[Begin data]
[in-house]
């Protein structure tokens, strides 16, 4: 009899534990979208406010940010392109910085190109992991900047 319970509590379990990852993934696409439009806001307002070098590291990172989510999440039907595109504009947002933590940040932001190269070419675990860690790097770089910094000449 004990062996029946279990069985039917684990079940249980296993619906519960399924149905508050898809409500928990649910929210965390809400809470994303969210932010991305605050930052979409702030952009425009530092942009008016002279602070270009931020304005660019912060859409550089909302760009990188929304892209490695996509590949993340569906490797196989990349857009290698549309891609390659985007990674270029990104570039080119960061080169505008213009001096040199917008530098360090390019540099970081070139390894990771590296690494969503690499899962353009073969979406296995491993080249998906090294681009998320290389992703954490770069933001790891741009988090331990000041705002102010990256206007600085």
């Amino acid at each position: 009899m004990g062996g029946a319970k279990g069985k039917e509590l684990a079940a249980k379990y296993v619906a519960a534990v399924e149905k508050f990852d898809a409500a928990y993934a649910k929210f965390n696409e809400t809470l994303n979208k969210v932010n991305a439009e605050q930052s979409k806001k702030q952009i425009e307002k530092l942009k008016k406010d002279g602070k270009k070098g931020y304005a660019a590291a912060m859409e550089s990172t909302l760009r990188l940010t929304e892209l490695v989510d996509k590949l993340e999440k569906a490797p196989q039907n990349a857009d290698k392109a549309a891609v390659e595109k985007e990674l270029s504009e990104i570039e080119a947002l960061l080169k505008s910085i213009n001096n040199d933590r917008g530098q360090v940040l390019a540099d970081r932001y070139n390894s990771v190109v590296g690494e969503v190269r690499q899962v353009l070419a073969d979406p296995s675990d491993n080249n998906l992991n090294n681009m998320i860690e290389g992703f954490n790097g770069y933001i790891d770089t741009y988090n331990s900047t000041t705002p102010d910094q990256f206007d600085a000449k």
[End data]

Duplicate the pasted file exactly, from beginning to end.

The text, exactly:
[in-house]
């Protein structure tokens, strides 16, 4: 009899534990979208406010940010392109910085190109992991900047 319970509590379990990852993934696409439009806001307002070098590291990172989510999440039907595109504009947002933590940040932001190269070419675990860690790097770089910094000449 004990062996029946279990069985039917684990079940249980296993619906519960399924149905508050898809409500928990649910929210965390809400809470994303969210932010991305605050930052979409702030952009425009530092942009008016002279602070270009931020304005660019912060859409550089909302760009990188929304892209490695996509590949993340569906490797196989990349857009290698549309891609390659985007990674270029990104570039080119960061080169505008213009001096040199917008530098360090390019540099970081070139390894990771590296690494969503690499899962353009073969979406296995491993080249998906090294681009998320290389992703954490770069933001790891741009988090331990000041705002102010990256206007600085």
């Amino acid at each position: 009899m004990g062996g029946a319970k279990g069985k039917e509590l684990a079940a249980k379990y296993v619906a519960a534990v399924e149905k508050f990852d898809a409500a928990y993934a649910k929210f965390n696409e809400t809470l994303n979208k969210v932010n991305a439009e605050q930052s979409k806001k702030q952009i425009e307002k530092l942009k008016k406010d002279g602070k270009k070098g931020y304005a660019a590291a912060m859409e550089s990172t909302l760009r990188l940010t929304e892209l490695v989510d996509k590949l993340e999440k569906a490797p196989q039907n990349a857009d290698k392109a549309a891609v390659e595109k985007e990674l270029s504009e990104i570039e080119a947002l960061l080169k505008s910085i213009n001096n040199d933590r917008g530098q360090v940040l390019a540099d970081r932001y070139n390894s990771v190109v590296g690494e969503v190269r690499q899962v353009l070419a073969d979406p296995s675990d491993n080249n998906l992991n090294n681009m998320i860690e290389g992703f954490n790097g770069y933001i790891d770089t741009y988090n331990s900047t000041t705002p102010d910094q990256f206007d600085a000449k």